That’s where Georgia House Motor Vehicles Chairman Rep. Tom Rice left Wildlife License Plates for trout, bobwhite quail and nongame species Wednesday afternoon. In a surprise move, the Chairman refused to allow a vote on Vice Chairman Rep. Bubber Epps’ HB 730 which would immediately waive the $25 plate manufacturing fee, lower the purchase and renewal fee from $35 to $25, and, instead of the current $10, send $19 the first year and $20 on renewals to GA DNR for wildlife management. After cutting off public comment on HB 730, Chairman Rice brought HB 180 to a vote. Many organizations and citizens that travelled to the Capitol were not allowed to address the committee and a substitute HB 180 passed which maintained the $25 manufacturing fee, $35 purchase and renewal fee and increased the funds going to all specialty license plate sponsors from $10 to $25 but not until 2020! That gives 6 years for the general Assembly to do nothing!
Georgia Trout Unlimited is appalled that many sportsmen and conservation groups as well as individuals were denied the opportunity to participate in the legislative process when comment on HB 730 was abruptly terminated. Moreover, for the next six years, the General Fund is able to continue to grab 60% of the fees that most Georgians think is going to the organization or cause depicted on their license plate. The revenue stream may end up being much less than what Chairman Rice expects. Wildlife Plate renewals have already dropped 70%. Sadly, that trend will most likely continue with folks being required to pay $60 to obtain a tag and $35 per year to maintain it while the General Fund receives the majority of the fees. Georgians have already figured out that they can cancel the specialty plate and write a check for the plate fees to the organizations they are supporting with their cause getting much more money than filtering it through the Georgia DMV. True, HB 180 would send $5 more per plate to GA DNR than HB 730, but not for 6 years! That is 3 General Assembly sessions and 3 Governor’s elections down the road. In politics, that’s a long, long time and anything can happen to change the fee allocation. Don’t expect those Georgians who turned in their Wildlife Plates to repurchase them in 6 years.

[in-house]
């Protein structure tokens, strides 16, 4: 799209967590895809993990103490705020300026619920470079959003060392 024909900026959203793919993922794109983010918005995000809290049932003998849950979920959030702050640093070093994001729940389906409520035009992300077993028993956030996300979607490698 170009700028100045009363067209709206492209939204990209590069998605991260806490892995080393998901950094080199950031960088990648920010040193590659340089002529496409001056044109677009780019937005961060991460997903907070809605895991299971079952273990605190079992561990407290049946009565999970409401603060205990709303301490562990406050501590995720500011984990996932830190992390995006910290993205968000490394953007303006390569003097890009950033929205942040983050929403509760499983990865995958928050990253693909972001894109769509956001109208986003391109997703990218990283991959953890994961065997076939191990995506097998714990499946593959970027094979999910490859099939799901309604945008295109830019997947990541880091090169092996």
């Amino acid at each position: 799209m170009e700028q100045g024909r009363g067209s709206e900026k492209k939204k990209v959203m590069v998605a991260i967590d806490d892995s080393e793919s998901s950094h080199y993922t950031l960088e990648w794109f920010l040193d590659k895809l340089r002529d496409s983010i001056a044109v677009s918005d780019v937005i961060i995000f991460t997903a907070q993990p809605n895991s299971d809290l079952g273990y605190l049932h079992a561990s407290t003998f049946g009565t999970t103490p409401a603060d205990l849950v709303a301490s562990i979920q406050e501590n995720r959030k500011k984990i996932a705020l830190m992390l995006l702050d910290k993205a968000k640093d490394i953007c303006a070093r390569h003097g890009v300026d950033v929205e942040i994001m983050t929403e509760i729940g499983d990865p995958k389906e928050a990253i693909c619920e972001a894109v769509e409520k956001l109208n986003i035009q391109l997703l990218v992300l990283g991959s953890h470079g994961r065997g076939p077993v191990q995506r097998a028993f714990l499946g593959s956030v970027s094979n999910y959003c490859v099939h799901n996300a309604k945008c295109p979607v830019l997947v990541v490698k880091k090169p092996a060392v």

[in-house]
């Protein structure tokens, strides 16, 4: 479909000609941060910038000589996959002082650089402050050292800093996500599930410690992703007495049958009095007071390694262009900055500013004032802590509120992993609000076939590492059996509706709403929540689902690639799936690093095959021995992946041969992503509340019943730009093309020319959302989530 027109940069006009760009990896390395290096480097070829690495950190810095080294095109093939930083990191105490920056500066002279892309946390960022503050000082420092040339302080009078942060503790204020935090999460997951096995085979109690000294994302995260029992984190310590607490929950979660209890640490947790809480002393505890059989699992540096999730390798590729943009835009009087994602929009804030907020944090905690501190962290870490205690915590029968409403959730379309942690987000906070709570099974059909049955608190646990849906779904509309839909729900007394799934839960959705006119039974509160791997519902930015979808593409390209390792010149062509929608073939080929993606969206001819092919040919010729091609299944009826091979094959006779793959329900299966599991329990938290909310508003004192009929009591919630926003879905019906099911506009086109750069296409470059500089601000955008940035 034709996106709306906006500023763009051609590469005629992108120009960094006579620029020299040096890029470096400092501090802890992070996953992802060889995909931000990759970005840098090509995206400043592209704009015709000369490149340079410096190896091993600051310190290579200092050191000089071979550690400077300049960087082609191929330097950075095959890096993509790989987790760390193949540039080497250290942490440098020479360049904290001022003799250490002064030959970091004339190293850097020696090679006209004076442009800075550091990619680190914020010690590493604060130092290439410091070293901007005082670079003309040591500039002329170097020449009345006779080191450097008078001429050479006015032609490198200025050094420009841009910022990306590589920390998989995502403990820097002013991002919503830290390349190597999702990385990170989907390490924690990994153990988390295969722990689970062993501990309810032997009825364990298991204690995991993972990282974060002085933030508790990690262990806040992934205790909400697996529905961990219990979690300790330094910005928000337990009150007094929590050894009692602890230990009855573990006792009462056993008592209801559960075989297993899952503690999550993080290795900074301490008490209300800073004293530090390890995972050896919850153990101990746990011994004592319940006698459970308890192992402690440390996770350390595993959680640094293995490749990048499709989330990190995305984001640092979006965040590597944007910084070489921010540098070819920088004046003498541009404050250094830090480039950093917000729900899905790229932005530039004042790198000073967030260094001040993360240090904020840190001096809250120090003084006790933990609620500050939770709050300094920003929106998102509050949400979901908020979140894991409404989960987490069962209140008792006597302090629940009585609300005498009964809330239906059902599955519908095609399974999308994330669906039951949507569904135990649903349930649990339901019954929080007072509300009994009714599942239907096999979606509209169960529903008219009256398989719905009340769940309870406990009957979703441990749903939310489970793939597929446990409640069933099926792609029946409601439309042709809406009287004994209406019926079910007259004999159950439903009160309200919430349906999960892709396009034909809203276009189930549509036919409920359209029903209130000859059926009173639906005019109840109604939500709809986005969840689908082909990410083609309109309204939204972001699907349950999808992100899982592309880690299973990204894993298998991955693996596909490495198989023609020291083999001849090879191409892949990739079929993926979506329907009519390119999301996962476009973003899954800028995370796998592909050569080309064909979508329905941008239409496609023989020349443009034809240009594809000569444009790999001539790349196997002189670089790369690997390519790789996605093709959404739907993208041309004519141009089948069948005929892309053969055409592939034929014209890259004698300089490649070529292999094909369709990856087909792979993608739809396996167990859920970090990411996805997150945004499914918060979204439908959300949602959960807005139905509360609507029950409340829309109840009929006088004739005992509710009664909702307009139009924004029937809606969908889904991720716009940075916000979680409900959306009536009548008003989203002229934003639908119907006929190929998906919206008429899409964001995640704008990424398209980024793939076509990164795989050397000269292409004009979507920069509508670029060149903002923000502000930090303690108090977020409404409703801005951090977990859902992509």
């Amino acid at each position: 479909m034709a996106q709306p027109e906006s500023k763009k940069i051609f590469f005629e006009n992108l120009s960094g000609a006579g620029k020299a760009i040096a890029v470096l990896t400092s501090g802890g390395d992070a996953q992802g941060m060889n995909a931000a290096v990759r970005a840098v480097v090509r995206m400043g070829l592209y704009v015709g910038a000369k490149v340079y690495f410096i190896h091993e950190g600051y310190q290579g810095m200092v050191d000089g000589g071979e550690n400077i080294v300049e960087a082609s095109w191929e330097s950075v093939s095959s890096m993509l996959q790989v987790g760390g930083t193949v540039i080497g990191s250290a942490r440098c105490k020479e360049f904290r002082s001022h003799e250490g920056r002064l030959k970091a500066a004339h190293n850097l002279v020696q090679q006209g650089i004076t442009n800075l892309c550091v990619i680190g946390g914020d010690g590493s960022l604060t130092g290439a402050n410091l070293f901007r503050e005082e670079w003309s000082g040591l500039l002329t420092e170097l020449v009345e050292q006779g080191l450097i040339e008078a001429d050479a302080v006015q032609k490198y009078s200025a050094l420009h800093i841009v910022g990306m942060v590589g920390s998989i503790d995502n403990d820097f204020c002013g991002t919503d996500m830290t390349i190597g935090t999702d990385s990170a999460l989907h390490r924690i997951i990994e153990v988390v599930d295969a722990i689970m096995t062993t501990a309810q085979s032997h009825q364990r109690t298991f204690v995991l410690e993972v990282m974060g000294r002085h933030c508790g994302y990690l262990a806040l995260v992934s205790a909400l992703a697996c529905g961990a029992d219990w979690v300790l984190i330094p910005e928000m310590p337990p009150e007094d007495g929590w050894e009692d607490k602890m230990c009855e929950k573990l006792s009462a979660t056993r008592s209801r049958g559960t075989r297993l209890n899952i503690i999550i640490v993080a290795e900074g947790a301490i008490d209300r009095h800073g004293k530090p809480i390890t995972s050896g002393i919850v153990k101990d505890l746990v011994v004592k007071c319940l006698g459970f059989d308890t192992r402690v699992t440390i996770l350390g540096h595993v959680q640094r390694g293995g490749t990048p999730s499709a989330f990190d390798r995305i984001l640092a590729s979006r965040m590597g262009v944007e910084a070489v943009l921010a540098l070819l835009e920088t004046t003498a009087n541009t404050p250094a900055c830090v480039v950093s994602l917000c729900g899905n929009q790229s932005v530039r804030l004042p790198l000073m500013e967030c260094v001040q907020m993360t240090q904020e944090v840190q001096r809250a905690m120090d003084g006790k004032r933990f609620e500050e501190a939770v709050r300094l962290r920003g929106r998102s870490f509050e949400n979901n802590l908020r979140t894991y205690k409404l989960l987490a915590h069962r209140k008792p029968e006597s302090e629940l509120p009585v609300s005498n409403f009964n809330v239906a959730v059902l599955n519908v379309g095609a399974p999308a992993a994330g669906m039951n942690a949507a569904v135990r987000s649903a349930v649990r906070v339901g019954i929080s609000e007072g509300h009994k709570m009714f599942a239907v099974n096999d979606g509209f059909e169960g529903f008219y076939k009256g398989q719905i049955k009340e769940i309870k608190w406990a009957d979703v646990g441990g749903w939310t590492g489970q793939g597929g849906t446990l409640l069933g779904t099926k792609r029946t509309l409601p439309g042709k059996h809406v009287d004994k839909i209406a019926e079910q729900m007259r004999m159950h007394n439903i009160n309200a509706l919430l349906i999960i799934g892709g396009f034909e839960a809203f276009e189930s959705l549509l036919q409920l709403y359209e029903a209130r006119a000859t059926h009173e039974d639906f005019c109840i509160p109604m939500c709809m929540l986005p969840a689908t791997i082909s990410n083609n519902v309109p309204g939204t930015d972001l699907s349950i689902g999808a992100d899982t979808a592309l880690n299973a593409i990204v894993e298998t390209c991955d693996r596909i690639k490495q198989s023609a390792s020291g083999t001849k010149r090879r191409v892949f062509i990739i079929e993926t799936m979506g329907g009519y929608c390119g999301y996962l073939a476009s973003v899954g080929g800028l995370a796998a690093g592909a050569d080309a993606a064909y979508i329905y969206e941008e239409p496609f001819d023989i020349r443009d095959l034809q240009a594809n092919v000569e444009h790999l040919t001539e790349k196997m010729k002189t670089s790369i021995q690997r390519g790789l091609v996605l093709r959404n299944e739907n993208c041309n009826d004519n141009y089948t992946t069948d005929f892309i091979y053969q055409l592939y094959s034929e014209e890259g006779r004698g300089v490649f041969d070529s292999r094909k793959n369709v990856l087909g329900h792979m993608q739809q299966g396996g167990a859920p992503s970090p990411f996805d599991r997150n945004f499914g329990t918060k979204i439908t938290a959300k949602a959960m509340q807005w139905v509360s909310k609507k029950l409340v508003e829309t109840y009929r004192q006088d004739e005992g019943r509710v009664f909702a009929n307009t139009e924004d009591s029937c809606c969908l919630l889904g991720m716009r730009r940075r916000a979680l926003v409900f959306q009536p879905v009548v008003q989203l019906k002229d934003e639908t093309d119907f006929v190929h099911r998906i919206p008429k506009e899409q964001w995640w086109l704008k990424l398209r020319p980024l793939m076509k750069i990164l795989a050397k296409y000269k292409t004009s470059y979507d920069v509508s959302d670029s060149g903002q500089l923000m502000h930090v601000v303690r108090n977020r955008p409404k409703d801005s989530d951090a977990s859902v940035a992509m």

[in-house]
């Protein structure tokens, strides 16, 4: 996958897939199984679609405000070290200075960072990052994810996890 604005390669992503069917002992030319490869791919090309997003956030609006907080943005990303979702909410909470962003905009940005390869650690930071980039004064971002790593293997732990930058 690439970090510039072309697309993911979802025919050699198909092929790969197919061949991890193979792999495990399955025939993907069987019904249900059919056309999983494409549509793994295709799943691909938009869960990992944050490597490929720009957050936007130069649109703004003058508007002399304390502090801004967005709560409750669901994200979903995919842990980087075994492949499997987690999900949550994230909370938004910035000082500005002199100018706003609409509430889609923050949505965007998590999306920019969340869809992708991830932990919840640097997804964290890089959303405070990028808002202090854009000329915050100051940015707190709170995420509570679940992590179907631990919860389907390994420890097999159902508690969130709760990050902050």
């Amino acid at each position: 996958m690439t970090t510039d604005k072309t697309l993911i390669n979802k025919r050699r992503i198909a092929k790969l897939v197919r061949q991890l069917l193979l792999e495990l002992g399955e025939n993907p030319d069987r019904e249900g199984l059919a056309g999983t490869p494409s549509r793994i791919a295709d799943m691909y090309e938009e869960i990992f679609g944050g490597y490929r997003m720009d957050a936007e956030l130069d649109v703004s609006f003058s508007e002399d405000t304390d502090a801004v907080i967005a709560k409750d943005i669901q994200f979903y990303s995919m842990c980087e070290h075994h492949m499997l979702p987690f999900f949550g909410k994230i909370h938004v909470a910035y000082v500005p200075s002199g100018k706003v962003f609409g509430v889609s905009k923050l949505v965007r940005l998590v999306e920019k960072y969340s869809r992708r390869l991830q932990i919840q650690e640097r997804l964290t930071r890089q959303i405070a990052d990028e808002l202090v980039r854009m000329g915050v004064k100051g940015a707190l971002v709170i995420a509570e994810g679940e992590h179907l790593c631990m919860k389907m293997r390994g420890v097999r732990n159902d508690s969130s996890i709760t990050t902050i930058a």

If those economics aren’t bad enough, this strategy undercuts a powerful economic force. We should be sending GA DNR the funds it needs to attract more sportsmen. According to the Congressional Sportsmen’s Foundation, over 1 million Georgia sportsmen spend $2.3 billon creating nearly 40,000 jobs. That’s more jobs than Ft. Benning, Georgia’s largest employer, and more jobs than Delta Airlines and Hewlett Packard combined. Annual spending by Georgia sportsmen is nearly 4 times the revenues of the Atlanta Braves, Falcons and Hawks combined. Sportsmen in Georgia generate $216 million in state and local taxes. You would expect the General Assembly to do everything reasonable to support this economic activity. Instead, 60% of Wildlife Plate fees are sent to the General Fund for who knows what!
There are many worthy causes that are supported by specialty license plates. Quite frankly, all of the specialty plate fee minus manufacture and handling should be directed to those organizations. What makes the Wildlife License Plates different is that their areas are funded by Georgia taxes. GA DNR Wildlife Resources is a line item on the state budget. Individual Georgians that fish, hunt or enjoy nongame species can voluntarily direct their money for wildlife management. For that reason alone, HB 730 should pass.
Georgia Trout Unlimited looks at this as a bad deal for trout and wildlife management.
Kevin F. McGrath
Advocacy Chairman, Georgia Trout Unlimited